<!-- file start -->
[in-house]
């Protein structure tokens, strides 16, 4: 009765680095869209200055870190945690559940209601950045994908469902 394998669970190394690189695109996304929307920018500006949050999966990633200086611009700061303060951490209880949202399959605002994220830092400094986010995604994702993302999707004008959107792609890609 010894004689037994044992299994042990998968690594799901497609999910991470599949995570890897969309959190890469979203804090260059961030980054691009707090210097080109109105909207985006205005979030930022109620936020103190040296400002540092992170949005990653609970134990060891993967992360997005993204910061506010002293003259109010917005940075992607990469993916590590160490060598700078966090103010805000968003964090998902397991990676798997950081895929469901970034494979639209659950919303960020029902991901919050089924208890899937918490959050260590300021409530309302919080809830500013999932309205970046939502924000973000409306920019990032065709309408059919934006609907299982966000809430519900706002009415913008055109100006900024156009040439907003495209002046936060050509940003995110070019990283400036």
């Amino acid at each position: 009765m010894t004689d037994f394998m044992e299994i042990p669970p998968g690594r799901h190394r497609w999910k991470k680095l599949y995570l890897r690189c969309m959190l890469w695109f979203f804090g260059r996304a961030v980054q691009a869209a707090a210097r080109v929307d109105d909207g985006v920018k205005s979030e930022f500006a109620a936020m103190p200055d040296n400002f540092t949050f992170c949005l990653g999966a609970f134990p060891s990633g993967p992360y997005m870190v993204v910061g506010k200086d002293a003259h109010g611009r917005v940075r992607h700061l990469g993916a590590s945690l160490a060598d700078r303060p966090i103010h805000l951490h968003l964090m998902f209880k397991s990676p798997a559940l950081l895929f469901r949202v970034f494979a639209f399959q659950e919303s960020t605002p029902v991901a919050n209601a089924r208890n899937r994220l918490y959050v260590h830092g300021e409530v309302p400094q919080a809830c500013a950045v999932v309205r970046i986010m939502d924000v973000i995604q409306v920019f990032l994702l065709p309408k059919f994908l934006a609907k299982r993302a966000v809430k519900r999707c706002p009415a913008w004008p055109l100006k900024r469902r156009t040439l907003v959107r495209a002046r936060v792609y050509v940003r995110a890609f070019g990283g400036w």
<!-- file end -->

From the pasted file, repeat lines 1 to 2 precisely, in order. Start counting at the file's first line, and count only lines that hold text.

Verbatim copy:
[in-house]
């Protein structure tokens, strides 16, 4: 009765680095869209200055870190945690559940209601950045994908469902 394998669970190394690189695109996304929307920018500006949050999966990633200086611009700061303060951490209880949202399959605002994220830092400094986010995604994702993302999707004008959107792609890609 010894004689037994044992299994042990998968690594799901497609999910991470599949995570890897969309959190890469979203804090260059961030980054691009707090210097080109109105909207985006205005979030930022109620936020103190040296400002540092992170949005990653609970134990060891993967992360997005993204910061506010002293003259109010917005940075992607990469993916590590160490060598700078966090103010805000968003964090998902397991990676798997950081895929469901970034494979639209659950919303960020029902991901919050089924208890899937918490959050260590300021409530309302919080809830500013999932309205970046939502924000973000409306920019990032065709309408059919934006609907299982966000809430519900706002009415913008055109100006900024156009040439907003495209002046936060050509940003995110070019990283400036």